W. O. W.
Wild Over Whitetails
The purpose of the program is to promote a respect of the outdoors and the creatures that live there and to further hunter education through a variety of age appropriate activities.
1.The program will start annually on the first Saturday in May.
2.There will be 4 age groups.
3. Each chapter will need to have 1 W.O.W. director. The charter W.O.W. coordinator will provide all necessary information and materials to each director. The director’s responsibility is to make the information known to chapter members and the collection of any materials the chapter coordinator may request. In addition to the scheduled W.O.W. events, chapters may hold their own W.O.W. functions. The charter does have activities available if desired.
4. Ideally, each chapter would need to have 4 group leaders-1 for each age group, 2 minimum with a combination of the 2 younger groups and the 2 older groups.
5. W.O.W. activities will be open to all youths regardless of A.W.A. affiliation.
W.O.W. is designed with the family in mind. It is not a babysitting service. The A.W.A. has prided itself on family participation and this is just an extension of that tradition.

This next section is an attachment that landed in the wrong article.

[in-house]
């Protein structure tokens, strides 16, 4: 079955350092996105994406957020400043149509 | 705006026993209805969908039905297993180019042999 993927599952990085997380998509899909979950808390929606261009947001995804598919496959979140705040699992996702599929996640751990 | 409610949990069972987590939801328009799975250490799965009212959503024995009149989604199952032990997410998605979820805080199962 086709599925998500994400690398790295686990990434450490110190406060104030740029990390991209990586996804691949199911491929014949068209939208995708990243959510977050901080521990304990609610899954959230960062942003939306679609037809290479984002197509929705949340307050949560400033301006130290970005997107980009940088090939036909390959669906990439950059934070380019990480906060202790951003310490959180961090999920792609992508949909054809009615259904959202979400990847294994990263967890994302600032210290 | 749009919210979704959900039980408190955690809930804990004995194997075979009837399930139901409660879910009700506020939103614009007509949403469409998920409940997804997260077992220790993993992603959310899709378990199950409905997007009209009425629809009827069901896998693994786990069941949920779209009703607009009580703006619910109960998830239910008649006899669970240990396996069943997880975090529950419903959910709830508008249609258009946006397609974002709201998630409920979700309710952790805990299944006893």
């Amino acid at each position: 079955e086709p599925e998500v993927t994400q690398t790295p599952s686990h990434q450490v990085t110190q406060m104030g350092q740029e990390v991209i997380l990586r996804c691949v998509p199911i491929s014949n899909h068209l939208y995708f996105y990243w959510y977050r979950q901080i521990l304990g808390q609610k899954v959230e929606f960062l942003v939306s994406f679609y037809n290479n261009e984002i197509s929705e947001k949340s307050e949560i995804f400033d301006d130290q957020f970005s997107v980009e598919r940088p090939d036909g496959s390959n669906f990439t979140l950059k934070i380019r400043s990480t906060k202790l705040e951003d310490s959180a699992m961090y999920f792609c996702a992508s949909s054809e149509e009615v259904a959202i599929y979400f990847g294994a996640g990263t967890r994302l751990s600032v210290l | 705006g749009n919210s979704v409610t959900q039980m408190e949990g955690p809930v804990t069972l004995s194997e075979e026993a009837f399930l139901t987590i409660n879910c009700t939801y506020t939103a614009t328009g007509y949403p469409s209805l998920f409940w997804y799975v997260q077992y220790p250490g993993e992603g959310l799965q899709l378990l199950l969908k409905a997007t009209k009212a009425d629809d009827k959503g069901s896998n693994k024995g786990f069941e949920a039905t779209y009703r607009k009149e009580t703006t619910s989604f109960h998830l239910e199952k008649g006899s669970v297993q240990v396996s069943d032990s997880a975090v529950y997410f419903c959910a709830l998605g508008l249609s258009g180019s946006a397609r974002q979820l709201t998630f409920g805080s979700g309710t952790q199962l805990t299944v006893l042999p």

W.O.W. Schedule of Events 2007
Saturday April 28, 2007 Natural Tunnel State Park Kick-Off
We will be supporting the Copper Ridge Chapter’s Kids Fishing Day. We will have the official kickoff with a pizza party starting at 4pm. We will have a W.O.W. representative there at the beginning of the fishing so let us know if your child will be participating in W.O.W. so we can make note of their progress that day for their fishing badge and possible awards.
Saturday May 5, 2007 Phipps Bend Antler Shed Find
We will be visiting Phipps Bend to look for Atler Sheds. We will also use the hike to discuss wildlife and plantlife. Bring a bag lunch. (Meet and leave by 10am)
Saturday June 2, 2007 Bays Mountain Park